The Outrage Over Clorox’s Harmless Emoji Tweet Is The Worst Thing About The Internet

So Apple released a new batch of emoji icons recently, featuring a slew of new icons, like a smiling pile of sh*t, for people to use to express themselves. Clorox decided it was the perfect time to attach itself to some of the trending action out there, so their Twitter account sent out the following:

Now that’s a pretty odd thing to Tweet, I think we can all agree. The real problem doesn’t appear until you connect it to the fact that a collection of racially diverse emoji were included in the latest release.

This prompted outrage, with many calling out the cleaning giant for being racially insensitive or wanting to “white out” the color of their customer’s skin. This forced Clorox to release an apology to clarify their original Tweet, but it didn’t stop the outrage.

Now if you agree that this is an offensive message that honestly took into account the racial makeup within a series of chat icons, you’re probably not going to like this post.

Clorox’s message is very stupid, but not due to whatever outrage manifested from its existence. It’s easy to understand why they did it in terms of marketing, but the message is silly and confusing. Who cares about a bleach emoji? It’s the confusion that allows for the controversy to exist in the first place because some folks need an explanation for why it happened.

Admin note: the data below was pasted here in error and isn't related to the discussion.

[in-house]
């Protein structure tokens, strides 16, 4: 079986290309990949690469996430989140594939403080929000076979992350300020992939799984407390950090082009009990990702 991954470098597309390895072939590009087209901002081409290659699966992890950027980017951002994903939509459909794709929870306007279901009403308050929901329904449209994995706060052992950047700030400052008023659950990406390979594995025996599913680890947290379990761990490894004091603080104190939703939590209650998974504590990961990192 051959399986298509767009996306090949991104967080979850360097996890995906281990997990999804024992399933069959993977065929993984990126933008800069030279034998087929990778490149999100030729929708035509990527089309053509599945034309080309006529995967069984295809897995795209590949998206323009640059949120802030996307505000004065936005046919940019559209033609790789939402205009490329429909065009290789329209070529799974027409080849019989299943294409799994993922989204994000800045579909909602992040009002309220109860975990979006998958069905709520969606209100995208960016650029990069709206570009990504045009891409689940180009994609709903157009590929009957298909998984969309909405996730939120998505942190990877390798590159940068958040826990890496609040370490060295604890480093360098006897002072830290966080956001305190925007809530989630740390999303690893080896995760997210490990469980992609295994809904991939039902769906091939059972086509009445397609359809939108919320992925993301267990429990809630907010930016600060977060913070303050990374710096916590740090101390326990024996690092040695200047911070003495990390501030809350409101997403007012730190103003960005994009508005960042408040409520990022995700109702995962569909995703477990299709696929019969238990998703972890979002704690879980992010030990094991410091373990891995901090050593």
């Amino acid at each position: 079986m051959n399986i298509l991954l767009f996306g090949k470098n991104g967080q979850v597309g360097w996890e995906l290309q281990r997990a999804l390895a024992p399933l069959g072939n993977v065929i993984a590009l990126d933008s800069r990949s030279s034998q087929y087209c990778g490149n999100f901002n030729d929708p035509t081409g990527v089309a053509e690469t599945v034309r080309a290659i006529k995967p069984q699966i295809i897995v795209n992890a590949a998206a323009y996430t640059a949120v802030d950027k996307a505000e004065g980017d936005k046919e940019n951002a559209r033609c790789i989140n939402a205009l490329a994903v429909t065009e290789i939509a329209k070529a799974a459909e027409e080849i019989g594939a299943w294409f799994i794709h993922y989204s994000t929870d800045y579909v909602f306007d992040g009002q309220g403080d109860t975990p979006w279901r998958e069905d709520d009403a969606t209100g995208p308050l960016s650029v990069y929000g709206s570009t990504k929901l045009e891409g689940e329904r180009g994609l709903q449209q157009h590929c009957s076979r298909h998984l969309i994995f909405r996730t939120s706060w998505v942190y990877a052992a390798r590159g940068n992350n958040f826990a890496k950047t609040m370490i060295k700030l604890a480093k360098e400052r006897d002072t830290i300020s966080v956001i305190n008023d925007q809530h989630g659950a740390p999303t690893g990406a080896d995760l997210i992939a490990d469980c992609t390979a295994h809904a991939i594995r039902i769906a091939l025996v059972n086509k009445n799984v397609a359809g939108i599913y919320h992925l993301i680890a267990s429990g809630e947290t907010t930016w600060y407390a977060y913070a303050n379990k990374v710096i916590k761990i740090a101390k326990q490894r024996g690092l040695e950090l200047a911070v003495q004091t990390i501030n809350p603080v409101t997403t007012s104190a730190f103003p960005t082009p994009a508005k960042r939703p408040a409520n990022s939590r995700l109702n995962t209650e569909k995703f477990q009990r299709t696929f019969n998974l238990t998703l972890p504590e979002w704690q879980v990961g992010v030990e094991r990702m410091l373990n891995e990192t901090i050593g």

The apology/explanation manages to make it worse since they didn’t delete the original tweet and it continues the original, silly narrative proposed at the start.

The controversy only makes that fact clearer and shows that the populace is ready with a knee jerk reaction to any situation. There are plenty of real, topical examples of racism out there day-to-day, but it’s Clorox bleach that draws ire with their silly marketing campaign. How does that make sense?

It’s a situation that highlights a lot of issues with the Internet and how it is utilized at all ends. Clorox and other “brands” should keep a closer eye on what gets sent out into the public wilds. At the same time, people should always take a step back and try to look at a situation rationally. If you can hold back for silliness like this, it doesn’t hamper the message when something with a bit more gravity waltzes into the public arena.

The only way it can be worse if when some folks decides to start a crowdfunding page for Clorox to show their support. Countless barren grocery aisles due to patrons out to support Clorox’s right to free speech, showing those SJWs what for!

What an existence!

(Via CNN / Ad Week)